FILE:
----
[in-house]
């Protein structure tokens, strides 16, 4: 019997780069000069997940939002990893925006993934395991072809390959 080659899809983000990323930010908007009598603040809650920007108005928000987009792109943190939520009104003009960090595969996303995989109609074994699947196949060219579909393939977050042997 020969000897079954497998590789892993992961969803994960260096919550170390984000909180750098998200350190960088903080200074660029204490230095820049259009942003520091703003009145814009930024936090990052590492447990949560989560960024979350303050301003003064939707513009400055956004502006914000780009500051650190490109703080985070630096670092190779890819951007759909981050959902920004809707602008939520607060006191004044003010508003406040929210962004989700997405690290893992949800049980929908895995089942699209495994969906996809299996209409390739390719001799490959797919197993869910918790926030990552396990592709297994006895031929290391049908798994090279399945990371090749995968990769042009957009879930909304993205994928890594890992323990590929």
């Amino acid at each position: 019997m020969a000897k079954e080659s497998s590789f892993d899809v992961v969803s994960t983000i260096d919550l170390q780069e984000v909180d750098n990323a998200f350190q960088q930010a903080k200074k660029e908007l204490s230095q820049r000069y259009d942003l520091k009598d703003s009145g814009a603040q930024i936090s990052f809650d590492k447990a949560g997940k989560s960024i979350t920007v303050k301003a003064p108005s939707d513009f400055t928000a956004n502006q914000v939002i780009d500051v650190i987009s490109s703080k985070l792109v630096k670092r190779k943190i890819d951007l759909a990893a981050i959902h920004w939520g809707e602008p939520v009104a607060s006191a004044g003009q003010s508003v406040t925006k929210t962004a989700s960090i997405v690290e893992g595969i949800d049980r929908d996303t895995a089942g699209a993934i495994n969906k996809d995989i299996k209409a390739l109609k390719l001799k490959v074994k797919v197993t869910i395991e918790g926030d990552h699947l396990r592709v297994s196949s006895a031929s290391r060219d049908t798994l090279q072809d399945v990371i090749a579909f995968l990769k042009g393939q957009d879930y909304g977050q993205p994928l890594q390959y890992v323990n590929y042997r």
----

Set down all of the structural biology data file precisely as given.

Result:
[in-house]
């Protein structure tokens, strides 16, 4: 019997780069000069997940939002990893925006993934395991072809390959 080659899809983000990323930010908007009598603040809650920007108005928000987009792109943190939520009104003009960090595969996303995989109609074994699947196949060219579909393939977050042997 020969000897079954497998590789892993992961969803994960260096919550170390984000909180750098998200350190960088903080200074660029204490230095820049259009942003520091703003009145814009930024936090990052590492447990949560989560960024979350303050301003003064939707513009400055956004502006914000780009500051650190490109703080985070630096670092190779890819951007759909981050959902920004809707602008939520607060006191004044003010508003406040929210962004989700997405690290893992949800049980929908895995089942699209495994969906996809299996209409390739390719001799490959797919197993869910918790926030990552396990592709297994006895031929290391049908798994090279399945990371090749995968990769042009957009879930909304993205994928890594890992323990590929």
């Amino acid at each position: 019997m020969a000897k079954e080659s497998s590789f892993d899809v992961v969803s994960t983000i260096d919550l170390q780069e984000v909180d750098n990323a998200f350190q960088q930010a903080k200074k660029e908007l204490s230095q820049r000069y259009d942003l520091k009598d703003s009145g814009a603040q930024i936090s990052f809650d590492k447990a949560g997940k989560s960024i979350t920007v303050k301003a003064p108005s939707d513009f400055t928000a956004n502006q914000v939002i780009d500051v650190i987009s490109s703080k985070l792109v630096k670092r190779k943190i890819d951007l759909a990893a981050i959902h920004w939520g809707e602008p939520v009104a607060s006191a004044g003009q003010s508003v406040t925006k929210t962004a989700s960090i997405v690290e893992g595969i949800d049980r929908d996303t895995a089942g699209a993934i495994n969906k996809d995989i299996k209409a390739l109609k390719l001799k490959v074994k797919v197993t869910i395991e918790g926030d990552h699947l396990r592709v297994s196949s006895a031929s290391r060219d049908t798994l090279q072809d399945v990371i090749a579909f995968l990769k042009g393939q957009d879930y909304g977050q993205p994928l890594q390959y890992v323990n590929y042997r």